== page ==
The problem with estimating is that some uncertainty is always involved. Some of the factors contributing to this uncertainty include:

**Project Duration:** The longer the project, the higher the uncertainty. Similar to the planning horizon, if a shorter project takes place, the more likely the costs are will be.

**Planning Horizon**: The longer the planning horizon, the higher the uncertainty. This can be the entire project or just a particular phase, so you can better calculate the costs for the periods similar to the current one.

**People**: The numbers and skills of people will be a major factor in their calculation of costs. You might even not know the specific people who will be on the project early. This increases the cost estimates ‘ uncertainty

**Experience with Similar Projects**:: The less experience you have in such projects the more uncertainty you have. You will accurately estimate the cost of the project when you run similar projects.

However, professional project managers use some tools and techniques to develop more accurate cost estimates

**1-ANALOGOUS ESTIMATING**

The cost estimate is based on historical data from similar projects. Known differences between the projects could be adjusted for the estimate. This type of estimation is generally used in the early project phases and is less accurate than other methods.

**2-EXPERT JUDGEMENT**

Uses experts ‘ experience and knowledge to estimate project costs. This technique will consider specific factors for the project but it can also be biased.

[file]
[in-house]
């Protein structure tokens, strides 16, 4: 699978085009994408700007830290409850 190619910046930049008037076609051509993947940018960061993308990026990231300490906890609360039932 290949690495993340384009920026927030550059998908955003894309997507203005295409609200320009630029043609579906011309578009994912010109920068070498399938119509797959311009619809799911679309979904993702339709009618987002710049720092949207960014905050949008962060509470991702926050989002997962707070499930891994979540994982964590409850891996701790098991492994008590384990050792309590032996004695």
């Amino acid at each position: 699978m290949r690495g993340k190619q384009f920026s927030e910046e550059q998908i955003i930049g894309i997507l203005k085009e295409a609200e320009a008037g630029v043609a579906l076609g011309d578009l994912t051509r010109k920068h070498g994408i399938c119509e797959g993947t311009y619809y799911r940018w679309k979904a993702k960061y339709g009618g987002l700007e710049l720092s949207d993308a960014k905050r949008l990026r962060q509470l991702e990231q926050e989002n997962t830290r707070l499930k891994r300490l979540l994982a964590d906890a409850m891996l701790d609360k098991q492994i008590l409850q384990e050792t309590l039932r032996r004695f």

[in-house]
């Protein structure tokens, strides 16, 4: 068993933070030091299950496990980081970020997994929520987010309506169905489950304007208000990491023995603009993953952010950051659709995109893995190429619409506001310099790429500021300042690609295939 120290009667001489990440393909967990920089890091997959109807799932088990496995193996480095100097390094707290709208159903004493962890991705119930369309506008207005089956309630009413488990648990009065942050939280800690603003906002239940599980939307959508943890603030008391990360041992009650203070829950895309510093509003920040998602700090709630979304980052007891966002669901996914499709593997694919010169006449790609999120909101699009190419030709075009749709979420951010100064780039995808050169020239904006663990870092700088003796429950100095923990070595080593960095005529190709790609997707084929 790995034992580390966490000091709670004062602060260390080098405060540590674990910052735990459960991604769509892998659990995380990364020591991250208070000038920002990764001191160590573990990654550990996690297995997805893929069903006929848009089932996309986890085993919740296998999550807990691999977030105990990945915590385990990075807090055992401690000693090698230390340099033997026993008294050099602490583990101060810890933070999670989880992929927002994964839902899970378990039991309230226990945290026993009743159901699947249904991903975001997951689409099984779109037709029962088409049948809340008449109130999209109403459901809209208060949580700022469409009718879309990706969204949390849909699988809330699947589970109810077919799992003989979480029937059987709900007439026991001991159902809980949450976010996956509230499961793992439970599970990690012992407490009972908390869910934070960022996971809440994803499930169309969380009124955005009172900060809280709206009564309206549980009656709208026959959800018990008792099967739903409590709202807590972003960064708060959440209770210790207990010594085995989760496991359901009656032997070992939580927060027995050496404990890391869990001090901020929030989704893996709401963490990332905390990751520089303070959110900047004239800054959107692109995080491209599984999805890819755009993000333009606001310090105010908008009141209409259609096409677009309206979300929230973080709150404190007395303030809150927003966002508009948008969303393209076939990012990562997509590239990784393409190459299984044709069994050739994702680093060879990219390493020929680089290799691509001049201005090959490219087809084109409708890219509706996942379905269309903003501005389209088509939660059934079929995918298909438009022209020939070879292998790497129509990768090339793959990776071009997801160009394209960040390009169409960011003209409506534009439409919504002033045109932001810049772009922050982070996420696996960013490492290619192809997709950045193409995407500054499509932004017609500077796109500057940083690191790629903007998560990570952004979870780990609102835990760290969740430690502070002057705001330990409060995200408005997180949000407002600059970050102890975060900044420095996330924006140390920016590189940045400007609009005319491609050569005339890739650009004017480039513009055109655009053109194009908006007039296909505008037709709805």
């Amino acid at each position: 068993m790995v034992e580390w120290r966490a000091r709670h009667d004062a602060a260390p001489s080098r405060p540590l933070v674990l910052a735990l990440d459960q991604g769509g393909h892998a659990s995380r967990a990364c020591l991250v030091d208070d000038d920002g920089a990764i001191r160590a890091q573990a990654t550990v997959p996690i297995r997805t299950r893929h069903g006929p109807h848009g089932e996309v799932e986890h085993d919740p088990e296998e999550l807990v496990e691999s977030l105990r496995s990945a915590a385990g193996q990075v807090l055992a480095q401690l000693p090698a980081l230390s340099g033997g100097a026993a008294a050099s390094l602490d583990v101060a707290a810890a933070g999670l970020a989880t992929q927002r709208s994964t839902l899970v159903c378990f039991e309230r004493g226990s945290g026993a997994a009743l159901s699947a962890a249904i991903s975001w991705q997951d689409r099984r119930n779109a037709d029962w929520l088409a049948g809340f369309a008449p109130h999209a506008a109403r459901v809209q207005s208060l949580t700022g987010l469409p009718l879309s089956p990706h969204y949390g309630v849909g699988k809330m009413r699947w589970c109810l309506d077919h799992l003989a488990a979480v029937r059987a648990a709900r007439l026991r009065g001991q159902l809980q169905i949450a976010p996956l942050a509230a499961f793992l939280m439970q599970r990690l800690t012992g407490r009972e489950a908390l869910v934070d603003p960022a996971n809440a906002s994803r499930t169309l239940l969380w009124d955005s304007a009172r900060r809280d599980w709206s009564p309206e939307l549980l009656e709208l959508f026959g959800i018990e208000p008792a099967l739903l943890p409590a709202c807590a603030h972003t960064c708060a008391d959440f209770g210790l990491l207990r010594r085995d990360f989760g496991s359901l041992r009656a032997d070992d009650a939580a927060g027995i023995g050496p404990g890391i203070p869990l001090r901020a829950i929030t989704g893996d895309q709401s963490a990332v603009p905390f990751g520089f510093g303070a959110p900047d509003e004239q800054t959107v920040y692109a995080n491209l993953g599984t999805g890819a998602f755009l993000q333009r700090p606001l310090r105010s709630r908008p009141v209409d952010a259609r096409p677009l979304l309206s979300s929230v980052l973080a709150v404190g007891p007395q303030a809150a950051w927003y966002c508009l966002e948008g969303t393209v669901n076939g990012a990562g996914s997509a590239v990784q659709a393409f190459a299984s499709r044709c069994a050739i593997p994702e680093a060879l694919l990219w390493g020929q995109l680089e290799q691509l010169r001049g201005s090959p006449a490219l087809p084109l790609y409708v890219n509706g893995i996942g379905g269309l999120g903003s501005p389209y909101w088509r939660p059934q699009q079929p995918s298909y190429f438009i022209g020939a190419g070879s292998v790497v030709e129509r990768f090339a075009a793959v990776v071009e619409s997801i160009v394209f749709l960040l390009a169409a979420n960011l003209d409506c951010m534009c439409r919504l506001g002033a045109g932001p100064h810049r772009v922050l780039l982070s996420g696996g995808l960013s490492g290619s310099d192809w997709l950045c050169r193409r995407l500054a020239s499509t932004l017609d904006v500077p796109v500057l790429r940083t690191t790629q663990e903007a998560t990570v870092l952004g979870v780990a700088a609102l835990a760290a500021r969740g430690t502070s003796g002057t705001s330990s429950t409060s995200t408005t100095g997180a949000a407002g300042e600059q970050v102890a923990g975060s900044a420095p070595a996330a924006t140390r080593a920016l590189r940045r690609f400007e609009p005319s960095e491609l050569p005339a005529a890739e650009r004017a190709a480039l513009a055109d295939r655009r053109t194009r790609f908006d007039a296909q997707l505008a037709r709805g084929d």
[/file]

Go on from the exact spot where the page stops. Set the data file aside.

**3-PARAMETRIC ESTIMATING**

To develop a cost estimate uses statistical modeling. This uses historical data from key cost drivers to calculate cost/duration for various parameters. For example, in some construction projects, square footage is used.

**4-BOTTOM-UP ESTIMATING**

The estimation of the project’s overall cost estimate will be used by the costs of each work package which will be summarized or roll-up. In general, this form of calculation is better than other approaches since costs are considered from a more granular perspective

**5-THREE-POINT ESTIMATES**

Three-point estimates originated with the Program Evaluation and Review Technique (PERT). This method uses three estimates to define an approximate range for an activity cost: Most Likely (Cm), Optimistic (Co), and Pessimistic (Cp). The cost estimate is calculated using a weighted average: Cost Estimate = (Co + 4Cm + Cp)/6

**6-RESERVE ANALYSIS**

Reserve analysis is used to determine, if any, the extent of contingency reserve that the project should be allocated.

**7-COST OF QUALITY**

Cost of Quality (COQ) includes money that is expended in the course of the project to prevent losses and money that is spent during and after the project. Assumptions about the COQ can be included in the project cost estimate during cost estimation.

**8-VENDOR BID ANALYSIS**

Vendor analysis can be used to estimate the cost of the project by comparing bids from multiple vendors

**9-PROJECT MANAGEMENT ESTIMATING SOFTWARE**

Project management software includes the cost estimation of software applications, spreadsheets, applications for simulation and statistical software tools, which are particularly useful for examining alternatives to cost estimation

**See Also**

Activity-Based Costing (ABC)